Using this method, my son learned how to write both print and cursive on his own. He has also become a fan of drawing Sonic characters from online tutorials.

 

2) Don’t talk so much!

Montessori observed a student-teacher instruct a class on what a square was.The student-teacher held up a red square and said, “Look class! This is a square. It has four straight sides. One, two, three, four. Four corners: one, two, three, four. It is not a circle…” and on she talked. The children began to fidget and wander off from the lesson.

Then Montessori took the red square and a red circle. She asked the most fidgety child which one was the square. The child couldn’t say.

Montessori handed the red square to him. “This is a square. Say square.”

The child held the square and played with it. He said, “Square.”

Then Montessori took the square back and handed the child the circle. “This is a circle. Say circle.”

The child played with the circle and said, “Circle.”

Finally, Montessori asked the child which one was the square. The child knew the correct answer.

For the special needs child, much of our curriculum is fluff. Cut the fluff and focus on the one thing you are trying to teach. If a child learns one thing during each lesson, you have accomplished something. That is often enough. Take education one step and one goal at a time.

 

3) Children learn through their senses

Montessori observed that children learn by touching, tasting, looking, and hearing things. We all learn this way. Many of us have know about visual learners, auditory learners, and kinesthetic learners who learn mostly through one of the senses. Researchers have discovered that even if that is true, the more senses we use, the better we learn something. The majority of Montessori’s methods revolved around “toys” that were child-sized. She was not a fan of worksheets. She believed that children learned best during play. This is their work.

This was a difficult concept for me to use. My son hated crafts and coloring. He was also so distracted by manipulatives in Math to the point he couldn’t learn while they were out. Through trial and error, I discovered that songs with movements worked well. Doing real chores (hand-over-hand at first) was great for him. We did science experiments, YouTube videos, games on the tablet, typing, play-doh, field-trips, flashcards, and felt-boards. We did cut and paste matching activities, timeline pages in a notebook. I researched ideas on TeachersPayTeachers.com for any way to teach the topics in our curriculum that required less talking and more sensory input. It took a lot of prep work, but it made learning possible for him.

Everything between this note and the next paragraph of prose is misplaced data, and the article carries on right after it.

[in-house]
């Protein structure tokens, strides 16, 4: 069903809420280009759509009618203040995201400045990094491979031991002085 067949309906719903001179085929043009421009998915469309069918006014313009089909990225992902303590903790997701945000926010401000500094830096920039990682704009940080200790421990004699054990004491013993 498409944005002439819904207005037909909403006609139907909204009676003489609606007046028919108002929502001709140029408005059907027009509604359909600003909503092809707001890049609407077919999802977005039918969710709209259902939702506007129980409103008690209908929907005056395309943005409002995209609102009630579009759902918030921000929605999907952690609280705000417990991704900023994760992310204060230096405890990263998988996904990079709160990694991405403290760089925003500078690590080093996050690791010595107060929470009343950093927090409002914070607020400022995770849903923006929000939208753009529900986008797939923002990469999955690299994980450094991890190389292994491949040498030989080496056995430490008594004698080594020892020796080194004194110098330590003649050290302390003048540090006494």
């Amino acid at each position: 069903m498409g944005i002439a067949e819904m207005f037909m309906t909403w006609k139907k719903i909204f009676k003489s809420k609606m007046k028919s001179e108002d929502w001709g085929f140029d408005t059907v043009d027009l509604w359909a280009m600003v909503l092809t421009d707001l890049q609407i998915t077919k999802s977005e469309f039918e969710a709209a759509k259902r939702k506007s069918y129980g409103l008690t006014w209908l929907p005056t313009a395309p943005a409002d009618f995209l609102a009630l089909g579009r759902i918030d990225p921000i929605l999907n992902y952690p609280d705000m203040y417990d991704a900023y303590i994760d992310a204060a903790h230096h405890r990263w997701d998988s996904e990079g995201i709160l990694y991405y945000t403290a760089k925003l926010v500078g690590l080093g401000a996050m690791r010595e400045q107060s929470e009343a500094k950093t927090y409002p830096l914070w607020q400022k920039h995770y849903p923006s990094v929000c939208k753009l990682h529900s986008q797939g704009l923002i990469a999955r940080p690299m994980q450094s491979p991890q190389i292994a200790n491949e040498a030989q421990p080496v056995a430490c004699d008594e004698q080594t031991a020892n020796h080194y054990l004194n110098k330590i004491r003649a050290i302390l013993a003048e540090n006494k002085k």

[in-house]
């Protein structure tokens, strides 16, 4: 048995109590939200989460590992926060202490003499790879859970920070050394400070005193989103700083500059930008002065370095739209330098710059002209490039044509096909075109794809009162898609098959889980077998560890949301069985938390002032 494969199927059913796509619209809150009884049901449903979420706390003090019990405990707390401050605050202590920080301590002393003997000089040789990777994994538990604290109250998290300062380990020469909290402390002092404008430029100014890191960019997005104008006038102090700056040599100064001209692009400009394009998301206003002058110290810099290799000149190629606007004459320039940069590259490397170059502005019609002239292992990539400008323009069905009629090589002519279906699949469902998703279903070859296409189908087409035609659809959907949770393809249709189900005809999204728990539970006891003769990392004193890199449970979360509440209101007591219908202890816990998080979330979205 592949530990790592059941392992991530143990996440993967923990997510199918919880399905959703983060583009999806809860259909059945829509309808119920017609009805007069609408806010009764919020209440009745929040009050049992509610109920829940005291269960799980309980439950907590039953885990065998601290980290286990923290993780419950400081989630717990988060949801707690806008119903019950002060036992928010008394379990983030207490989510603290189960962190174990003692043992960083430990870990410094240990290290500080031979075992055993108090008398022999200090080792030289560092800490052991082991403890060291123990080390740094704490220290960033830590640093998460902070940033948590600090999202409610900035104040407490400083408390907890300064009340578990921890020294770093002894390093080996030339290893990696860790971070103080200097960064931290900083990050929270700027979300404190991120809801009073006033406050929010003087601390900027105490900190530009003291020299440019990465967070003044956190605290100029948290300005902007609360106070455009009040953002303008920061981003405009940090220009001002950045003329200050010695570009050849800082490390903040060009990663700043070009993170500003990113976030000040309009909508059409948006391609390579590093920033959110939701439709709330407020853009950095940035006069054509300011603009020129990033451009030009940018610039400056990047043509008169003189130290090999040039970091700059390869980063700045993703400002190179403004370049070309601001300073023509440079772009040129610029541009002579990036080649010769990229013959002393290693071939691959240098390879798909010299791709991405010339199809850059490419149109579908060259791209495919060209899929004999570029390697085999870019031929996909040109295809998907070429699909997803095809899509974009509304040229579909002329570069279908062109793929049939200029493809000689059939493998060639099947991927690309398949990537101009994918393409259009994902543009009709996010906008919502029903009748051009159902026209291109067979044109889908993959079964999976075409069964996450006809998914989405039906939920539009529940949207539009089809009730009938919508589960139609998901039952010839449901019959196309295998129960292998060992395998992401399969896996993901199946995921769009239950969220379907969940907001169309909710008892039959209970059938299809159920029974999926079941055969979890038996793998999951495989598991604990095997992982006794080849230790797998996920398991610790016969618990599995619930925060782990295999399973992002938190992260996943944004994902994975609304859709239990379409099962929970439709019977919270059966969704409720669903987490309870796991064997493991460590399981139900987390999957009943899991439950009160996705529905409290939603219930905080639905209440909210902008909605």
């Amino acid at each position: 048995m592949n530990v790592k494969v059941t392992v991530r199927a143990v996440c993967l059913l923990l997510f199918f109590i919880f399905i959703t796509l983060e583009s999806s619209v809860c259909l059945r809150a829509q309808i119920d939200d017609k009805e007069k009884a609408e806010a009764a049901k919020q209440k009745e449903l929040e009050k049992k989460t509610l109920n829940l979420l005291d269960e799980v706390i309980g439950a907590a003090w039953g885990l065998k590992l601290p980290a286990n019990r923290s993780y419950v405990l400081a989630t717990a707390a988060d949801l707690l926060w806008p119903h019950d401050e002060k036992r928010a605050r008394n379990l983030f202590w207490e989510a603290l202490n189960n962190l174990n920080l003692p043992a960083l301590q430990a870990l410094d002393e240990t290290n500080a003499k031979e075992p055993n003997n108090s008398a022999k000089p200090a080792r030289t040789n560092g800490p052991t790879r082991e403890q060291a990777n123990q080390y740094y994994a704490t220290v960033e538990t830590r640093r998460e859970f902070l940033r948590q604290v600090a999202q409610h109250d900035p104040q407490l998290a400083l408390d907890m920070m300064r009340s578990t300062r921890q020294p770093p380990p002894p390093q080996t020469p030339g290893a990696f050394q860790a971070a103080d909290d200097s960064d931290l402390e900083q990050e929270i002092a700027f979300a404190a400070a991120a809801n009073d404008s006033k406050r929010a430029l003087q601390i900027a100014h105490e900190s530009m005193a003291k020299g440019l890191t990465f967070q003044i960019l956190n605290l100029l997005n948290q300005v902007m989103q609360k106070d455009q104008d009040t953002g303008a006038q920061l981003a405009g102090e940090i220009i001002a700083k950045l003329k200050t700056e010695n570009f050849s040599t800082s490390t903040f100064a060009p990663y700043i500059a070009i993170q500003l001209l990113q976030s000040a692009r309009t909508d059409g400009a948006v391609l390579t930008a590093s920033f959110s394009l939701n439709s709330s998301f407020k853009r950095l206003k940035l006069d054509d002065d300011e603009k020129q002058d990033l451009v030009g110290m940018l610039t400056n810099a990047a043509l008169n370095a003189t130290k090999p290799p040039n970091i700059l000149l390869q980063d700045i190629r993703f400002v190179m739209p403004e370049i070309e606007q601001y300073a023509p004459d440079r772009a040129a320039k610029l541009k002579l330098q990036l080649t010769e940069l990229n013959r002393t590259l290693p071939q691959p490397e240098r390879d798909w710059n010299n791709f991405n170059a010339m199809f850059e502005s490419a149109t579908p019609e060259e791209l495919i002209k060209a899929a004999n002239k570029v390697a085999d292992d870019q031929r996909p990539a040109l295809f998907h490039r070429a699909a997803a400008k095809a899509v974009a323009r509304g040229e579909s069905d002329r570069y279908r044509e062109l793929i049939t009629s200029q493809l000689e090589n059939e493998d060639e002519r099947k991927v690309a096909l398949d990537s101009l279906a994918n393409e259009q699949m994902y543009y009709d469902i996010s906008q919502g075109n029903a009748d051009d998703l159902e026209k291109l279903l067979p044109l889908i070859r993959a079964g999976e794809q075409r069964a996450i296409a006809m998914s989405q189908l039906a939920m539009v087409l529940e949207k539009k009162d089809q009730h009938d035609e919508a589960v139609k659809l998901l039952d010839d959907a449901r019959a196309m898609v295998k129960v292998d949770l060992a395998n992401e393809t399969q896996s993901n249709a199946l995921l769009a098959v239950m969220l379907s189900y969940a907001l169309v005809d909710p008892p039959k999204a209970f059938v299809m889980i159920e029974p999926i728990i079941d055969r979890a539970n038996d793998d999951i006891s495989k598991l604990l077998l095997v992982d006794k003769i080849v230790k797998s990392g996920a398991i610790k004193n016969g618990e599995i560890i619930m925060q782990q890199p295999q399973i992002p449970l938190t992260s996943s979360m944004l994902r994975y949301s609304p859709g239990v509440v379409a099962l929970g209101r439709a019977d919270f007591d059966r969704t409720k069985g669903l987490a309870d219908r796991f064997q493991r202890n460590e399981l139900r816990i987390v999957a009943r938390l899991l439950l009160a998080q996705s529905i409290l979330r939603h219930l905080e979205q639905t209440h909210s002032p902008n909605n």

4) Observe your child and record data

Montessori was a physician first and an educator second. She approached teaching like a scientist. She observed what a child was doing and recorded their developmental progress. Parents of children with autism may be familiar with ABA therapy’s method of trials and data collection. Speech therapists and Occupational therapists do this too. I highly suggest trying to do this yourself.

I did this by downloading a developmental list from some websites and checking off what my son had learned as he grew. I wasn’t grading him or comparing him to other children. I used this to know what we needed to work on next. One list I found focused on social skills. Another list was the Texas Teks that is used by public schools to design curriculum. Another list I found was for speech development. All of these were free. I would look at these lists every month to check off what he could do and date it. Then I would find a few things he couldn’t do to make our next goals and work on those.

 

5) Relationships are primary!

Out of all I learned from Maria Montessori, the most important was her teaching relationship. She cared about the children she taught. She played with them and showed them new ideas with motivation and exuberance. When you are interested in what you are teaching, your child will soon become interested too. Don’t teach something that bores you to tears. Find the format of that information that you and your child can enjoy together.

 

I hope the lessons I learned help you as much as they helped me!

 

 

 

 

 


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By Peggy Ployhar